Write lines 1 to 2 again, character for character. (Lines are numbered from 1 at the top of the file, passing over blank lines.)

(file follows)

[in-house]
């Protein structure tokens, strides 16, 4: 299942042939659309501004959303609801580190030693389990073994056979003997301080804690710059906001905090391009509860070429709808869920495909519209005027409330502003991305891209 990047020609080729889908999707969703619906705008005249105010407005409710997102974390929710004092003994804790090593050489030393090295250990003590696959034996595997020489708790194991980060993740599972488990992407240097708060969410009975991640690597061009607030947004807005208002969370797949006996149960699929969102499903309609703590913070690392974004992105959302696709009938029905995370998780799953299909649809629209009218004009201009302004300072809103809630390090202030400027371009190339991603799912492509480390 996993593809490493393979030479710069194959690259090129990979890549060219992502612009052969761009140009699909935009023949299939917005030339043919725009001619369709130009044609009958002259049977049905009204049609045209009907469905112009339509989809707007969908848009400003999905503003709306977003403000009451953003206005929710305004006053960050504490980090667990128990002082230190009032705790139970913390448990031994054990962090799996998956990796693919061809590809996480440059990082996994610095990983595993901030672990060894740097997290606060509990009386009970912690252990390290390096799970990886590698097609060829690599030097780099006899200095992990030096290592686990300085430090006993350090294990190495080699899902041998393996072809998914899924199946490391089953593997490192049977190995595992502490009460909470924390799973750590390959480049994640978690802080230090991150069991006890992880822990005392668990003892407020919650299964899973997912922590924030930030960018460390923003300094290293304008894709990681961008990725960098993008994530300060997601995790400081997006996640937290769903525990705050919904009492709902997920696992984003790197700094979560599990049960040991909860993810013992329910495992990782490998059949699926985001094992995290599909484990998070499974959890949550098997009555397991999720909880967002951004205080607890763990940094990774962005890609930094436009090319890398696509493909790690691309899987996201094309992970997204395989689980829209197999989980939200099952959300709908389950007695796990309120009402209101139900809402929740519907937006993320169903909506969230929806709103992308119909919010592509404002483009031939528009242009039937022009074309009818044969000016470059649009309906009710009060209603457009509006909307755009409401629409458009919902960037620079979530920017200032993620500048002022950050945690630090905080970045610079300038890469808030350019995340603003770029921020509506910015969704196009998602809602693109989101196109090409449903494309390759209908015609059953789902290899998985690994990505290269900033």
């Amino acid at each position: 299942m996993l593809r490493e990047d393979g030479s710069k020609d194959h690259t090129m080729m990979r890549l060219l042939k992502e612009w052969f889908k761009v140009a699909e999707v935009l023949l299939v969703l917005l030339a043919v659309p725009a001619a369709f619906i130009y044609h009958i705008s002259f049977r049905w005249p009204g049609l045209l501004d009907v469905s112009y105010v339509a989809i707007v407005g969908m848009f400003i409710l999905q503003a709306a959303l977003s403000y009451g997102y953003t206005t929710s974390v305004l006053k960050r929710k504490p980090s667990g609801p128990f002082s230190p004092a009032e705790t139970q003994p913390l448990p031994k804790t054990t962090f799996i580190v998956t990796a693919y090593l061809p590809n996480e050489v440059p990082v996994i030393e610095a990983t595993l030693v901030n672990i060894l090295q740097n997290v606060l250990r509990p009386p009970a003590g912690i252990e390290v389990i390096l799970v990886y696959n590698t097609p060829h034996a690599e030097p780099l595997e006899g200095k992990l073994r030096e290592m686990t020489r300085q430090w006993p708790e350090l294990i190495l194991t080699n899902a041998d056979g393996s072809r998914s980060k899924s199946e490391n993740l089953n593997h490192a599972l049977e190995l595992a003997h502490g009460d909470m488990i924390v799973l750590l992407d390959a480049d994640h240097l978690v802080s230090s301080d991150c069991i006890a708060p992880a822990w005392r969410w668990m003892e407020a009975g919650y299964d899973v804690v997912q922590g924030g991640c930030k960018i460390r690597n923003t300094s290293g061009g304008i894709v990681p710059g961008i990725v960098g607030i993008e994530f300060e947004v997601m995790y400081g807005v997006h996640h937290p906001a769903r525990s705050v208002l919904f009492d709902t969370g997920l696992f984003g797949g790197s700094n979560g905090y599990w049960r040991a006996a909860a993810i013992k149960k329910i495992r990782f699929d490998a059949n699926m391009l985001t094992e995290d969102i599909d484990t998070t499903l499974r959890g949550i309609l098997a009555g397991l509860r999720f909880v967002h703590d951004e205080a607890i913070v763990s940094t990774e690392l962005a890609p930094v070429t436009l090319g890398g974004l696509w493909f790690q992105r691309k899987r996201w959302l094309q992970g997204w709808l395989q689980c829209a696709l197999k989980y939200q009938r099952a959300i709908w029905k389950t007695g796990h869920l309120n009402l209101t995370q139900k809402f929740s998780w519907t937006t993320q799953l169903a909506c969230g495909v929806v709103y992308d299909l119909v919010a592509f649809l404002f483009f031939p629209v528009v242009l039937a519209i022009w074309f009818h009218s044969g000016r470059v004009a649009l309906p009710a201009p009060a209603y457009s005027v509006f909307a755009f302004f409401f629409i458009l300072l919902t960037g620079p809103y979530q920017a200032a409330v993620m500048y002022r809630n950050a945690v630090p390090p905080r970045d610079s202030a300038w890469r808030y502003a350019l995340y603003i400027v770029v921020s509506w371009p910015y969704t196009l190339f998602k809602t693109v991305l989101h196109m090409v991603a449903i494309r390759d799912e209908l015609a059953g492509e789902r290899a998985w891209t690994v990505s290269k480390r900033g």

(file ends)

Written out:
[in-house]
């Protein structure tokens, strides 16, 4: 299942042939659309501004959303609801580190030693389990073994056979003997301080804690710059906001905090391009509860070429709808869920495909519209005027409330502003991305891209 990047020609080729889908999707969703619906705008005249105010407005409710997102974390929710004092003994804790090593050489030393090295250990003590696959034996595997020489708790194991980060993740599972488990992407240097708060969410009975991640690597061009607030947004807005208002969370797949006996149960699929969102499903309609703590913070690392974004992105959302696709009938029905995370998780799953299909649809629209009218004009201009302004300072809103809630390090202030400027371009190339991603799912492509480390 996993593809490493393979030479710069194959690259090129990979890549060219992502612009052969761009140009699909935009023949299939917005030339043919725009001619369709130009044609009958002259049977049905009204049609045209009907469905112009339509989809707007969908848009400003999905503003709306977003403000009451953003206005929710305004006053960050504490980090667990128990002082230190009032705790139970913390448990031994054990962090799996998956990796693919061809590809996480440059990082996994610095990983595993901030672990060894740097997290606060509990009386009970912690252990390290390096799970990886590698097609060829690599030097780099006899200095992990030096290592686990300085430090006993350090294990190495080699899902041998393996072809998914899924199946490391089953593997490192049977190995595992502490009460909470924390799973750590390959480049994640978690802080230090991150069991006890992880822990005392668990003892407020919650299964899973997912922590924030930030960018460390923003300094290293304008894709990681961008990725960098993008994530300060997601995790400081997006996640937290769903525990705050919904009492709902997920696992984003790197700094979560599990049960040991909860993810013992329910495992990782490998059949699926985001094992995290599909484990998070499974959890949550098997009555397991999720909880967002951004205080607890763990940094990774962005890609930094436009090319890398696509493909790690691309899987996201094309992970997204395989689980829209197999989980939200099952959300709908389950007695796990309120009402209101139900809402929740519907937006993320169903909506969230929806709103992308119909919010592509404002483009031939528009242009039937022009074309009818044969000016470059649009309906009710009060209603457009509006909307755009409401629409458009919902960037620079979530920017200032993620500048002022950050945690630090905080970045610079300038890469808030350019995340603003770029921020509506910015969704196009998602809602693109989101196109090409449903494309390759209908015609059953789902290899998985690994990505290269900033």